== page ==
Recently, a friend of mine asked me few questions about Noiselets for Compressed Sensing applications, i.e., in order to create efficient sensing matrices incoherent with signal which are sparse in the Haar/Daubechies wavelet basis. It seems that some of the answers are difficult to find on the web (but I’m sure they are well known to specialists) and I have therefore decided to share the ones I got.

Context:

I wrote in 2008 a tiny Matlab toolbox (see here) to convince myself that the Noiselet followed a Cooley-Tukey implementation already followed by the Walsh-Hadamard transform. It should have been optimized in C but I lacked of time to write this.Since this first code, I realized that Justin Romberg wrote already in 2006 with Peter Stobbe a fast code (also O(N log N) but much faster than mine) available here:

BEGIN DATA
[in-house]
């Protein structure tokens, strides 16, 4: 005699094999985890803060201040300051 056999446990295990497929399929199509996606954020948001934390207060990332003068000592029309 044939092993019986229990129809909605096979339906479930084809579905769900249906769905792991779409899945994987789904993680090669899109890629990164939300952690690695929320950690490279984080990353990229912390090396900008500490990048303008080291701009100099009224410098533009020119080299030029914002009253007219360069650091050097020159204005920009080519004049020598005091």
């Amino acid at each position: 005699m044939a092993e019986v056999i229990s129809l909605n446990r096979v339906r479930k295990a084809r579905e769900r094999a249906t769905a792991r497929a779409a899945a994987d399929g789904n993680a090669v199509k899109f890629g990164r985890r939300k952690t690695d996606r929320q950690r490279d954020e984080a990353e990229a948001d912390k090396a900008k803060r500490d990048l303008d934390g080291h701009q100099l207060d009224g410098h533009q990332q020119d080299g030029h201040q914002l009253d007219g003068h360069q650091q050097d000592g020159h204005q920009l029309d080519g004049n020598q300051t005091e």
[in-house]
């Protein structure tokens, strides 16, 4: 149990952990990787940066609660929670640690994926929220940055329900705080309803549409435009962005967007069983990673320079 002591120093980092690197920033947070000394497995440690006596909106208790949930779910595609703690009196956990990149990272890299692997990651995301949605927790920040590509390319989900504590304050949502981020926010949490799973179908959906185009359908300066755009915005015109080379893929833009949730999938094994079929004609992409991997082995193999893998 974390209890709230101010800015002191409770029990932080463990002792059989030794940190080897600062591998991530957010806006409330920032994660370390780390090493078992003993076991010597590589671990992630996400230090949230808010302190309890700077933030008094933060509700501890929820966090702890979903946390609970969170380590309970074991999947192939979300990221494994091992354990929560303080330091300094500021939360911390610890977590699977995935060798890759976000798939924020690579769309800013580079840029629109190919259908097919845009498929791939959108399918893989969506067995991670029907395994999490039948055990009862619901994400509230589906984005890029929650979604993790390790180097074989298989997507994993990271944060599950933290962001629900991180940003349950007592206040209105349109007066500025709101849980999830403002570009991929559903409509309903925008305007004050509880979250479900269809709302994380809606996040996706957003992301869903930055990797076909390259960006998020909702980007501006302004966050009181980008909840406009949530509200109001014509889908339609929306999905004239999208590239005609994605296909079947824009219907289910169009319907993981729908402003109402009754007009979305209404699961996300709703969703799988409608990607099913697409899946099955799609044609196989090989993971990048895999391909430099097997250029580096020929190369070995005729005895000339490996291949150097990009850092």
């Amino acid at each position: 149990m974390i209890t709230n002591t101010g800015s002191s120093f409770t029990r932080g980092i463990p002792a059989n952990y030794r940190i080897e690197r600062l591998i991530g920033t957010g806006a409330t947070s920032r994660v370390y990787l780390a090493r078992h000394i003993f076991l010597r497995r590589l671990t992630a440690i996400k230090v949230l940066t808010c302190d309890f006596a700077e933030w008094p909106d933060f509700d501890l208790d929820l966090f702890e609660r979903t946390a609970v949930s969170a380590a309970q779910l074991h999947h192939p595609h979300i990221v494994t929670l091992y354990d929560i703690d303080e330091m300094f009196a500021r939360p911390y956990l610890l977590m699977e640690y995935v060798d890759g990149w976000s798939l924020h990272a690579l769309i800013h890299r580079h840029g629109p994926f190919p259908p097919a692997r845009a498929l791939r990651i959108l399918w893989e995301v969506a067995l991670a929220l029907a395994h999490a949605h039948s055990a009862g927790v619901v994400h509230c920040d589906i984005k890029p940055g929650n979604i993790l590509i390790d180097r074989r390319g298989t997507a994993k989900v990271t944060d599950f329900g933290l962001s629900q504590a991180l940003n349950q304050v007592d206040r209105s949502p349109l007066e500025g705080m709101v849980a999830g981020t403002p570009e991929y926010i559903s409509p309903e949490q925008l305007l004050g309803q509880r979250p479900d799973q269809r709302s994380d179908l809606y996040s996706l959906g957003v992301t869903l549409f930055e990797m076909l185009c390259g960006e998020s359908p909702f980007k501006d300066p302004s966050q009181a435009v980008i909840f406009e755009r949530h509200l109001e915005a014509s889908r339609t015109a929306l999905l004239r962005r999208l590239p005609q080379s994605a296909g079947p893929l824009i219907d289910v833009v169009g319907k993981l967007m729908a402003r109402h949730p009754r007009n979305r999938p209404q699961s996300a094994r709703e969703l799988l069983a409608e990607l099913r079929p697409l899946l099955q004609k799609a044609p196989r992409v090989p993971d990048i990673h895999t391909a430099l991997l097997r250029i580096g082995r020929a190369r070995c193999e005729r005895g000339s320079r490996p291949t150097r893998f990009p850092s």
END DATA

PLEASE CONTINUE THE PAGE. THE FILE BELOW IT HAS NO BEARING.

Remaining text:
http://users.ece.gatech.edu/~justin/spmag

People could be interested in using Justin’s code since, as it will be clarified from my answers given below, it is already adapted to real valued signals, i.e., it produces real valued noiselets coefficients.

Q1. Do we need to use both the real and imaginary parts of noiselets to design sensing matrices (i.e., building the $\Phi$ matrix)?  Can we use just the real part or just the imaginary part)?  Any reason why you’d do one thing or another?

As for the the Random Fourier Ensemble sensing, what I personally do when I use noiselet sensing is to pick uniformly at random $M/2$ complex values in half the noiselet-frequency domain, and concatenate the real and the imaginary part into a real vector of length $M=2*M/2$. The adjoint (transposed) operation – often needed in most of Compressed Sensing solvers – must of course sum the previously split real and imaginary parts into $M/2$ complex values before to pad the complementary measured domain with zeros and run the inverse noiselet transform.